Roasted tomatoes with labneh

I’m posting this recipe mainly as an advert for Sabrina Ghayour’s book Simply. A revelation. I know next to nothing about Persian food, but this was a 99-centime Kindle deal. My first experience of a cookbook on Kindle too — I was very dubious, but it works pretty well on the iPad.

This is the first recipe in the book, and the first we tried. It’s a cracker. Within about three weeks we’ve had it three or four times. Making labneh was another first — I had no idea how easy it is. We now have jars of it preserved in olive oil.

Ingredients: I did find za’atar easily at the spice stall in the market. Pul biber (mild chili flakes, mainly produced in Turkey), an ingredient in many recipes in this book: nope. Eventually I bought some online, and it was well worth it; it brings a lovely smoky, complex flavour and I foresee I’ll be using it regularly. Alternatives: Mexican ancho pepper or (maybe) piment d’Espelette.

Again I urge you to try this, and then buy this book or any of her others. Such a burst of exotic, sunshiny flavours. A great tapa or starter.
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Pride of the Punjab

I got a Label Rouge free-range chicken on special offer, only 7 euros, and decided I fancied a change. Suddenly I remembered a recipe from an ancient Josceline Dimbleby book, one of those little ones they used to sell in Sainsbury’s in the 1980s, for, I think, 50p. A Traveller’s Tastes, it’s called, and it’s divided into sections of half a dozen recipes from different parts of the world. She has been pretty much forgotten now (try Googling her to see what I mean, the results are scanty). But most pages of this book are spattered with sauces and other ingredients — I used to use it a lot. See also … this blanquette still features on our menu regularly over thirty years after I bought the book. This is another of her recipes that deserves a wider audience.

This recipe is from the “India and Burma” section. Unusually for an Indian recipe, it features a whole chicken. It’s easy to do and the sauce is deliciously aromatic. I serve it with simply boiled Basmati rice; a green vegetable is a good idea too. Get started early because it needs to marinate for at least an hour.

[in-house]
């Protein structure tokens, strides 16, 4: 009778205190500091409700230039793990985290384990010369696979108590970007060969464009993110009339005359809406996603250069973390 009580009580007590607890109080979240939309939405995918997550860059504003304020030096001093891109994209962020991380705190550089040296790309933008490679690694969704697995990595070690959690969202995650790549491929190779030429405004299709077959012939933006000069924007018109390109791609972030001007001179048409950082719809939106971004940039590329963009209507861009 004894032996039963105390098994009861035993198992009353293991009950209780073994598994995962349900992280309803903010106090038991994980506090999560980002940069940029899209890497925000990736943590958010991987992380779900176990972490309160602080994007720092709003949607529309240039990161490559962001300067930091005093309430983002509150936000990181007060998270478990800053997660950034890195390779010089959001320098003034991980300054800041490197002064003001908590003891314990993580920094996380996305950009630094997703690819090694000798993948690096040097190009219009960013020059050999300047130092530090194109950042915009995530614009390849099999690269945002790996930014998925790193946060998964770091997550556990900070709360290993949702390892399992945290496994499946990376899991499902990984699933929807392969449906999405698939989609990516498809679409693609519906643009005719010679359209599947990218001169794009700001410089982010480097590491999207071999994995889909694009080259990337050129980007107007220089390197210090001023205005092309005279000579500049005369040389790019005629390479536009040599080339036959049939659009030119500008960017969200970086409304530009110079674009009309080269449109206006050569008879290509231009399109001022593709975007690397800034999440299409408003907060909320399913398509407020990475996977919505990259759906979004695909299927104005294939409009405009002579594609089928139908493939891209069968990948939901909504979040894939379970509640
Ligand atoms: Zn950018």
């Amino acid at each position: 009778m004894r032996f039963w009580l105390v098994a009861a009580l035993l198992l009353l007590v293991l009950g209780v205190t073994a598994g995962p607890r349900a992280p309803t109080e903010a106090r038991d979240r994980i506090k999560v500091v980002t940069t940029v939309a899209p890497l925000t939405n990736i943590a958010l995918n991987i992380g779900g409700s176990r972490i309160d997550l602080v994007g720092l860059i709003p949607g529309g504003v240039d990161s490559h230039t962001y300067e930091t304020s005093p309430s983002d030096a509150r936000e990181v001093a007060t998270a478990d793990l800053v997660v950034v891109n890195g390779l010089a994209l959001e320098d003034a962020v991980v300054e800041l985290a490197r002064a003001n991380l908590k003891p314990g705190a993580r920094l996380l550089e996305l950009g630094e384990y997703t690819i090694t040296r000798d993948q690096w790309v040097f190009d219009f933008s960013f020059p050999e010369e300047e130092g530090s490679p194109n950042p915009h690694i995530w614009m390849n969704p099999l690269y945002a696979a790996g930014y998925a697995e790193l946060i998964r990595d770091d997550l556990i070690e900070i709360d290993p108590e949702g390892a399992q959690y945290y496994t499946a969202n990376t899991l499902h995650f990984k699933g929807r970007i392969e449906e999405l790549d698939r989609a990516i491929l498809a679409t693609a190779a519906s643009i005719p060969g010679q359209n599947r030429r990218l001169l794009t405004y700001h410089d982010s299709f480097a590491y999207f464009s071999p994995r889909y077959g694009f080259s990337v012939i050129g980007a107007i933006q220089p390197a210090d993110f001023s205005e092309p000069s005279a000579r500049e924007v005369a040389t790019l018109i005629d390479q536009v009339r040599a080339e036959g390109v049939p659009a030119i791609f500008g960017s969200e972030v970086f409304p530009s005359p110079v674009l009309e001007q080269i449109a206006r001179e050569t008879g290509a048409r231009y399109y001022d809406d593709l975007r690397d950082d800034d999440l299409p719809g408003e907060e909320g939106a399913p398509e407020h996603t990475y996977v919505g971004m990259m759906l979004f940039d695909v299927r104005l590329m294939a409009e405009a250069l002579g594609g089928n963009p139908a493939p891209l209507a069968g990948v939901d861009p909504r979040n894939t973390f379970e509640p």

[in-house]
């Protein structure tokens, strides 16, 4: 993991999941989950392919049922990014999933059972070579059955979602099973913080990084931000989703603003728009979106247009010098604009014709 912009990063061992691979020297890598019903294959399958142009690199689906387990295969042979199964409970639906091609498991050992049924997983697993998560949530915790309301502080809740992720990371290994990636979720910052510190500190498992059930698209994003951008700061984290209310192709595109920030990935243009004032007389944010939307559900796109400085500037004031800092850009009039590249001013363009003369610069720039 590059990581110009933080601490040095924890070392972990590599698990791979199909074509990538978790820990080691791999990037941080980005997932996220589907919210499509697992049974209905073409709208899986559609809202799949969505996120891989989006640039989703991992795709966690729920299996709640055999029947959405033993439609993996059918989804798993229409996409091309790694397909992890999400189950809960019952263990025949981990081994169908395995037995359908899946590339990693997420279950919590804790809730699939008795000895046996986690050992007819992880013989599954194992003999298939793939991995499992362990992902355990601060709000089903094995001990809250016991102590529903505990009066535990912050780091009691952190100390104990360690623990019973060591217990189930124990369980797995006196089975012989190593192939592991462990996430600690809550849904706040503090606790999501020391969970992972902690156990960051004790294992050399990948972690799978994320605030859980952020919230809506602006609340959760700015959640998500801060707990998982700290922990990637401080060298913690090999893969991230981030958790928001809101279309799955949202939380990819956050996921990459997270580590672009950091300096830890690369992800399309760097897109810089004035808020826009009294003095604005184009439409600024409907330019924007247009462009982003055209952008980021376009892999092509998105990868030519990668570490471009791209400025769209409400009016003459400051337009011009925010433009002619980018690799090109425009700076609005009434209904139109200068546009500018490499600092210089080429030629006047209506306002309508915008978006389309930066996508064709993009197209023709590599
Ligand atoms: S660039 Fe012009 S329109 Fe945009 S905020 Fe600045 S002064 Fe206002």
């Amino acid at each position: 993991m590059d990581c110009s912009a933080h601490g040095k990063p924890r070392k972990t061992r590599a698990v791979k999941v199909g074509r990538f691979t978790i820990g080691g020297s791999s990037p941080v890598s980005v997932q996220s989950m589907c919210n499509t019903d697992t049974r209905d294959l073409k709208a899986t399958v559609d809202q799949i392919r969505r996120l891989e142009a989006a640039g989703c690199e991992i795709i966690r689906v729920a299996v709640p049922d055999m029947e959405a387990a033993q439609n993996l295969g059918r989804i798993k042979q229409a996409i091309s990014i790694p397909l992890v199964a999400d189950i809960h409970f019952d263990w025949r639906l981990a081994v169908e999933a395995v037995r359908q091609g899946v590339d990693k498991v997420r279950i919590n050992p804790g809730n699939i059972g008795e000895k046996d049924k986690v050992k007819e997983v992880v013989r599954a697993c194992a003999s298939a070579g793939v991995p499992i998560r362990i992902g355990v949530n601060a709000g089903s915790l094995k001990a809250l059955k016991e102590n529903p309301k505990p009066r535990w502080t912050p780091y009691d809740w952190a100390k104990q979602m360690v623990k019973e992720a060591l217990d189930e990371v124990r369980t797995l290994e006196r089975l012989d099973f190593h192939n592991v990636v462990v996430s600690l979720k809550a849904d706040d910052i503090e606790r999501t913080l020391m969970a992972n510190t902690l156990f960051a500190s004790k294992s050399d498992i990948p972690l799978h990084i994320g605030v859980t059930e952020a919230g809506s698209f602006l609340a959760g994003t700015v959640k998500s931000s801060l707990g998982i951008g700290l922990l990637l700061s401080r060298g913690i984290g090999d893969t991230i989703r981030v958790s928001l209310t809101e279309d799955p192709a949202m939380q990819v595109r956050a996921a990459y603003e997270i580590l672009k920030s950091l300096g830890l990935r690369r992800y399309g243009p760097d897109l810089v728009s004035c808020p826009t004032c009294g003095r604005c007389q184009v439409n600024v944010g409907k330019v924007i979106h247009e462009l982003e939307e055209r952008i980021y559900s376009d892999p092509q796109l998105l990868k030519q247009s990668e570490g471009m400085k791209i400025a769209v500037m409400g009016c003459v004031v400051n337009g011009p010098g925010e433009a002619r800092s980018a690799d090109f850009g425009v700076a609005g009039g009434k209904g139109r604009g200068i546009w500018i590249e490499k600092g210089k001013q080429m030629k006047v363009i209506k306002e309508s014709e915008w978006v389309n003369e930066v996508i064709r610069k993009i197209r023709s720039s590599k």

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Mango millefeuille

Loosely based on a tapa served in a bar on the Costa Tropical, where mangoes are a popular crop. A ripe, freshly picked mango is a wonderful thing, best served simply. It works really well with soft cheese. The original was stacked millefeuille fashion with goat’s cheese and liberally sprinkled with coarsely grated Parmesan (not a good idea, it swamped the other ingredients). You can either stack or arrange on a plate as here, whatever takes your fancy. We actually like it with Philadelphia, in which guise it could almost be a dessert, but soft sheep’s cheese would work very well too. You can buy reduced balsamic vinegar in Lidl, otherwise it can be made by boiling down (cheap!) balsamic to reduce by 50%. We sometimes use miel de caña instead, which is a type of molasses, a byproduct of cane sugar production.

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Espinacas con Garbanzos: spinach and chickpeas

Spinach and chickpeas

This is a classic Seville tapa: every bar has a version of it. It might not sound exciting, but you will never regret trying it. It’s delicious and much healthier than the many deep-fried or meat-heavy tapas available. Suitable for vegans as well as vegetarians. We don’t often have it as a tapa at home — it makes a great light lunch or first course, with some flatbread. I use the recipe from my favourite Spanish cookbook, Anya von Bremzen’s The New Spanish Table, which I can’t recommend too highly.
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Clementine jam

Clementine jam

I had a large bag of impulse-bought clementines to use up — they didn’t taste that great raw, but they turned out to make a very good jam. I’m calling it jam rather than marmalade because you don’t get a clear syrup with small strips of peel suspended in it; instead it has a thicker, more jammy texture, but still with the tang of marmalade thanks to the peel. It’s also a lot less work than marmalade.

I adapted this from a recipe on French cookery site Cuisine Actuelle. I liked the idea of keeping the peel on some of the fruit and peeling the rest. I didn’t though think it was a good idea to simply halve the unpeeled clementines — you’d end up with massive pieces of peel in the jam, hardly toast-friendly.